Implications of --register-unsafely-without-email

Hello,

I'm in the process to migrate to certbot as the acme client and intende to run it in certonly mode.
Upon reading the man page/ help output I stumbled over the --register-unsafely-without-email flag for which the help states:

  --register-unsafely-without-email
                        Specifying this flag enables registering an account
                        with no email address. This is strongly discouraged,
                        because in the event of key loss or account compromise
                        you will irrevocably lose access to your account. You
                        will also be unable to receive notice about impending
                        expiration or revocation of your certificates. Updates
                        to the Subscriber Agreement will still affect you, and
                        will be effective 14 days after posting an update to
                        the web site. (default: False)

Unfortunately this help text only partly explains its implications.
I was wondering: What's the broader picture here? It states that I could lose access to my account, but which account? What does the account allow me to do and what are the implications of losing it? Can't I just create a new one? Will I still be able to create certificates for a domain used by a previous account in this case?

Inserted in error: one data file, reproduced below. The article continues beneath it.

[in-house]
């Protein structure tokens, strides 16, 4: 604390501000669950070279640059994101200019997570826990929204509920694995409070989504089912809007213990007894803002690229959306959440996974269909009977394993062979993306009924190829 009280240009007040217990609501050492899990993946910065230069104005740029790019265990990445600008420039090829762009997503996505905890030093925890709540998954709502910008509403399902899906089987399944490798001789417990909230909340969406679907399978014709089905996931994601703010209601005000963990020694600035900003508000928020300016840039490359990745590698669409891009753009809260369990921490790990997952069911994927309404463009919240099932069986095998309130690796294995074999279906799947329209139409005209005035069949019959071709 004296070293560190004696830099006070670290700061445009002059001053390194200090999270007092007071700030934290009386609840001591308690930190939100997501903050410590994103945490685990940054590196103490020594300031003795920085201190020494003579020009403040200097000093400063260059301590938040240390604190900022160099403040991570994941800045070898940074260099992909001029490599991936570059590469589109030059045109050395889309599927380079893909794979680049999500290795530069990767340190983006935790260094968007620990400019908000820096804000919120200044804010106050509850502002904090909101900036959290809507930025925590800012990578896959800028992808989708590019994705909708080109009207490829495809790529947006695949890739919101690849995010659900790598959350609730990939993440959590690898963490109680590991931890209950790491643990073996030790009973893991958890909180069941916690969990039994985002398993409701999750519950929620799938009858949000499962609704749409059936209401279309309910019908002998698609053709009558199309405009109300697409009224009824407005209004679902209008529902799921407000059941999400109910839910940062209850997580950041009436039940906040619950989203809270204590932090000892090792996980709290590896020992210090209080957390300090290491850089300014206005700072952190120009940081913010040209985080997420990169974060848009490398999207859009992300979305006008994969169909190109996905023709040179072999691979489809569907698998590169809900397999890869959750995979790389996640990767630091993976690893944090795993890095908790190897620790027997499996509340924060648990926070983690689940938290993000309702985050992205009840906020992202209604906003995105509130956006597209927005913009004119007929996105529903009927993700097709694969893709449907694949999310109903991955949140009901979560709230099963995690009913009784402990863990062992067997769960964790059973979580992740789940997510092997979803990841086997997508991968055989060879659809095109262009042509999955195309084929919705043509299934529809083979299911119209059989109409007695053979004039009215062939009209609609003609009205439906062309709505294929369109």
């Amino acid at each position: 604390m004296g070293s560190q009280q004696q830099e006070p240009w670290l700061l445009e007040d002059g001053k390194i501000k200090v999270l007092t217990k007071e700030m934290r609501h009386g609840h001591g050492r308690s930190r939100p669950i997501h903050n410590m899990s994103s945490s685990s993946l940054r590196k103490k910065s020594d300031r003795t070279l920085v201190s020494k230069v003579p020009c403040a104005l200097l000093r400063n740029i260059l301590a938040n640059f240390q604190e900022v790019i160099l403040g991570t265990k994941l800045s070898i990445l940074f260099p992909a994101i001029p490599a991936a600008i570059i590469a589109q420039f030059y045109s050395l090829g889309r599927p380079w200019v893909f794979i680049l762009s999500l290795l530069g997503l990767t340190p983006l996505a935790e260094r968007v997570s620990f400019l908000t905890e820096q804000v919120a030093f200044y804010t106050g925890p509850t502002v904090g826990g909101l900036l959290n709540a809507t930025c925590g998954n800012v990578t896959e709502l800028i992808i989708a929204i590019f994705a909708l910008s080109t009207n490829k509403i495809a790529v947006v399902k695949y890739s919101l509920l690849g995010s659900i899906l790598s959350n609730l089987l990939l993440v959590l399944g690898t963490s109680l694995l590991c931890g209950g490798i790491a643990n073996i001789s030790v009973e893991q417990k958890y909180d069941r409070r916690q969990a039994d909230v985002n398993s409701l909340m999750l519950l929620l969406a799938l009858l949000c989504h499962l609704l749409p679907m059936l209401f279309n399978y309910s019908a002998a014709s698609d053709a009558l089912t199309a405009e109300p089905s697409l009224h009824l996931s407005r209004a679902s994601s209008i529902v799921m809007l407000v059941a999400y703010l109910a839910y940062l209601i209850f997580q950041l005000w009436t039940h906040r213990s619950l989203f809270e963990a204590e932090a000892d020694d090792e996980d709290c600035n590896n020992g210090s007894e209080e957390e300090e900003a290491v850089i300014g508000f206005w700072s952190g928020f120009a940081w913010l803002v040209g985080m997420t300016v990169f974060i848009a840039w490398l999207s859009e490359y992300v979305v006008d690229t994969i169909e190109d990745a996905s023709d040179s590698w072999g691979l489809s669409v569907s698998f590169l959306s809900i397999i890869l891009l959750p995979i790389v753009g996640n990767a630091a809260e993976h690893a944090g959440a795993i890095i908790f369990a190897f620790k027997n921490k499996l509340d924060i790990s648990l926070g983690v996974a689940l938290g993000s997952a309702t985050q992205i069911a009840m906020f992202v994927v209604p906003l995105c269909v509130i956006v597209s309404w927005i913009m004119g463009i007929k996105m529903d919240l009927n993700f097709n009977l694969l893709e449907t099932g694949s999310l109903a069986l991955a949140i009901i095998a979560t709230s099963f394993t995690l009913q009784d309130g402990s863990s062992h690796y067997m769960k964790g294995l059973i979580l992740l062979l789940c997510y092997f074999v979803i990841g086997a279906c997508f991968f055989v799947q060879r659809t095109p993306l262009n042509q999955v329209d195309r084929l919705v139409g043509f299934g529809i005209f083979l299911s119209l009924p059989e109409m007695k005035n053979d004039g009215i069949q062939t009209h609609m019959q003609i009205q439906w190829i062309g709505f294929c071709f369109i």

I think my current client is just running it without an email, but since this is strongly discouraged I wished that the help text was giving more details about the account part.

Thank you very much.

2 Likes

From a high level: it's important that your ACME account is kept secure, but it doesn't matter at all if you lose access to it.

On the point of security, if somebody manages to steal your account, somebody might be able to create an unauthorized certificate for a domain which you secured previously.

On the point of losing access to your account, it doesn't really matter. For example, if your server was re-installed and took your ACME account with it, you could just create a new one and continue creating certificates for the same domains. This happens all the time. The old account would just become irrelevant.

Finally, the main reason you are asked to register your email address is so that:

  • You can receive email warnings if your certificates are about to expire, which indicates that Certbot's automated renewal is not working and needs your attention.
  • Let's Encrypt is able to contact you individually if there is a need. For example, if you are using a buggy client, or if there was some kind of incident affecting your certificates.

The email address doesn't actually have any control over your account, it's used only for notification purposes.

5 Likes

Thank you very much for the quick answer and clarification!

3 Likes

We've seen on this forum that being able to get these notifications is very, very useful, unless you're using some other form of active monitoring of your own certificates and renewals. (I think the knowledge that there could be changes on the CA side that require actions or updates by the user was part of why this Certbot option calls it "unsafe" not to share an e-mail address with the CA.)

4 Likes